Peaches inhibit breast cancer metastasis in mice, study says

March 25, 2014, Texas A&M University
These are peach trees in research plots at Texas A&M AgriLife Research. Credit: Texas A&M AgriLife Research

Lab tests at Texas A&M AgriLife Research have shown that treatments with peach extract inhibit breast cancer metastasis in mice.

AgriLife Research scientists say that the mixture of phenolic present in the peach extract are responsible for the inhibition of metastasis, according to the study, which was this month published in the Journal of Nutritional Biochemistry.

"Cancer cells were implanted under the skin of mice with an aggressive type of breast cancer cells, the MDA-MB-435, and what we saw was an inhibition of a marker gene in the lungs after a few weeks indicating an inhibition of metastasis when the mice were consuming the peach extract," said Dr. Luis Cisneros-Zevallos, a food scientist for AgriLife Research in College Station. "Furthermore, after determining the dose necessary to see the effects in mice, it was calculated that for humans it would be equivalent to consuming two to three peaches per day."

This is very important because it can be translated into something that is also beneficial for people, he added.

This work builds upon previous work at AgriLife Research released a few years ago, which showed that peach and plum polyphenols selectively killed aggressive breast cancer cells and not the normal ones, Cisneros-Zavallos said.

The previous work as well as the present one was conducted by Cisneros-Zevallos, Dr. David Byrne, both with AgriLife Research; Dr. Weston Porter, Texas A&M University department of veterinary physiology and pharmacology; and then-graduate student Giuliana Noratto, who is now on the faculty at Washington State University.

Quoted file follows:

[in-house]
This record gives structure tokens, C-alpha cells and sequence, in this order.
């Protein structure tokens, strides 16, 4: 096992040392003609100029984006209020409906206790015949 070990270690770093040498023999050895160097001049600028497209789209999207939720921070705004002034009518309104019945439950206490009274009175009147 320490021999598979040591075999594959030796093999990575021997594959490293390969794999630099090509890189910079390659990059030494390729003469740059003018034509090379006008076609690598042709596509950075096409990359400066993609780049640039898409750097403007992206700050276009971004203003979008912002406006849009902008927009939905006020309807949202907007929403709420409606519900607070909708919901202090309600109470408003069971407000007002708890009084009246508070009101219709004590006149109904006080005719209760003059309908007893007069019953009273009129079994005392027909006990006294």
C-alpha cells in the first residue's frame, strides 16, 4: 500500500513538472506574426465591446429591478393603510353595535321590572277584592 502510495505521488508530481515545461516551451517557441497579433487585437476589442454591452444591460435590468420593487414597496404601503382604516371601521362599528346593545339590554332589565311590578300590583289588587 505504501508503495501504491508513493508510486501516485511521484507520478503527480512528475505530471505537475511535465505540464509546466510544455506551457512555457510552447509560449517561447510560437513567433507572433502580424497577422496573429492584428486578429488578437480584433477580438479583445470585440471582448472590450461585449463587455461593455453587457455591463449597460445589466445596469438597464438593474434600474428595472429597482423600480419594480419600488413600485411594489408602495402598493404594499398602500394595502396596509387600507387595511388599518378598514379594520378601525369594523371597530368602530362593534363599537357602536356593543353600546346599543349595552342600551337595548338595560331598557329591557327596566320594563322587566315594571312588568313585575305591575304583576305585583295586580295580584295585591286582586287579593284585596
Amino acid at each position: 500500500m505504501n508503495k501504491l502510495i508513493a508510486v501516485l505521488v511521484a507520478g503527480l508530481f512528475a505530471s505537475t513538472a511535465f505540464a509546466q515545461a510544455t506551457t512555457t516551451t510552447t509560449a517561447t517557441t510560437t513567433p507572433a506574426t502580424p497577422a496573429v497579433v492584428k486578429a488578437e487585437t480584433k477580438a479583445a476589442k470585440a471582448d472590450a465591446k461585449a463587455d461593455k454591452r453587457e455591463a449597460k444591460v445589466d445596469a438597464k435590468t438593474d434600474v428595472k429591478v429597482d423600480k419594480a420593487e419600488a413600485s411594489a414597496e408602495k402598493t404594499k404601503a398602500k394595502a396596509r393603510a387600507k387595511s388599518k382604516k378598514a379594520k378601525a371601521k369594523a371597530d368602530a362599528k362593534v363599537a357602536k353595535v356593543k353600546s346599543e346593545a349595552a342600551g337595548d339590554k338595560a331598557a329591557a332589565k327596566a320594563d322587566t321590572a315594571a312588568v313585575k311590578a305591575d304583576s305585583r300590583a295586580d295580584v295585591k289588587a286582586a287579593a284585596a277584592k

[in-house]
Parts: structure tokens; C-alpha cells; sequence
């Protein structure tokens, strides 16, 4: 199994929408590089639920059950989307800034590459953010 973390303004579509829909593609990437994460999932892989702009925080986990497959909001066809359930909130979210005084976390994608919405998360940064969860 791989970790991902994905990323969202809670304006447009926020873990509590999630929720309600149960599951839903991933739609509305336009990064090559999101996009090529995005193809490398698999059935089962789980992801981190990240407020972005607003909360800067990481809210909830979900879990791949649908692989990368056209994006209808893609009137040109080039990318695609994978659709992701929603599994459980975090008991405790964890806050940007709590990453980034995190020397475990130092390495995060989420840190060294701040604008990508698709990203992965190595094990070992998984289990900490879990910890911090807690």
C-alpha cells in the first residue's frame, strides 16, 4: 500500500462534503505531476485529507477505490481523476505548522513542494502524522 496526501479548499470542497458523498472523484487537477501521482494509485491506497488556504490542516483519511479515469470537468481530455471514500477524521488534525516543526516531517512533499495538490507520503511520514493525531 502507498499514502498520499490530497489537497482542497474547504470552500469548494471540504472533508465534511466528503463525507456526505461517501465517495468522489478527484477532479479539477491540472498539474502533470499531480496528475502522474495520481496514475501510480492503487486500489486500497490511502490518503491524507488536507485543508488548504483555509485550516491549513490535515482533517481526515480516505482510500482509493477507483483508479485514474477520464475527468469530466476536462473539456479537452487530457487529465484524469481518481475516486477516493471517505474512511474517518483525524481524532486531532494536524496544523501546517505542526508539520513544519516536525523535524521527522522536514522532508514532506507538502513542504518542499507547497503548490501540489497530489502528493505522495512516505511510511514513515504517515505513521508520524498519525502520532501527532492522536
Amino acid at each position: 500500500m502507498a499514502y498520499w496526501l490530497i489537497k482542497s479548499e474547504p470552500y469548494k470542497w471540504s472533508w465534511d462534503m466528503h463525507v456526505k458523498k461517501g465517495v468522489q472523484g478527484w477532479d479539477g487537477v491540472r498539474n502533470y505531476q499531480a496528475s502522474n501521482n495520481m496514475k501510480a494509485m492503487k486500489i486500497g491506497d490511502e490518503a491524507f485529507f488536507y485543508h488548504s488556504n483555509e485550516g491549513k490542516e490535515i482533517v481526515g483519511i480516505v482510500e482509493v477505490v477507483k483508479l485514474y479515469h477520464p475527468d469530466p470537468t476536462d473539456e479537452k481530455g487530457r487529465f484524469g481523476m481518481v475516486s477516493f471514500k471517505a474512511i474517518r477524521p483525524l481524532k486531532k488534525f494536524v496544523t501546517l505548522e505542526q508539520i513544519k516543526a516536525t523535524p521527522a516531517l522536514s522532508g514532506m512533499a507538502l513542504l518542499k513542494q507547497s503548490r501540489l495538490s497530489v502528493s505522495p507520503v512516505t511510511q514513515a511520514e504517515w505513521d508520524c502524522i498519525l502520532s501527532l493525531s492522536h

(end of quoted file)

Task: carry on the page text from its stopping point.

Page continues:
In the western hemisphere, breast cancer is the most common malignant disease for women, he said. In the U.S. last year, the American Cancer Society estimated about 232,340 new cases of invasive breast cancer among women.

Most of the complications and high mortality associated with breast cancer are due to metastasis, Cisneros-Zevallos pointed out.

"The importance of our findings are very relevant, because it shows in vivo the effect that natural compounds, in this case the phenolic compounds in peach, have against and metastasis. It gives opportunity to include in the diet an additional tool to prevent and fight this terrible disease that affects so many people," he said.

The study was conducted using the peach variety Rich Lady. However, according to Cisneros-Zevallos, most peach fruit share similar polyphenolic compounds but might differ in content. The study also determined that the underlying mechanism by which peach polyphenols are inhibiting metastasis would be by targeting and modulating the gene expression of metalloproteinases.

"In general, peach fruit has chemical compounds that are responsible for killing while not affecting normal cells as we reported previously, and now we are seeing that this mixture of compounds can inhibit ," said Cisneros-Zevallos. "We are enthusiastic about the idea that perhaps by consuming only two to three peaches a day we can obtain similar effects in humans. However, this will have to be the next step in the study for its confirmation."

Cisneros-Zevallos continues testing these extracts and compounds in different types of cancer as well as in diabetes studies in vitro and in vivo to understand the molecular mechanisms involved.

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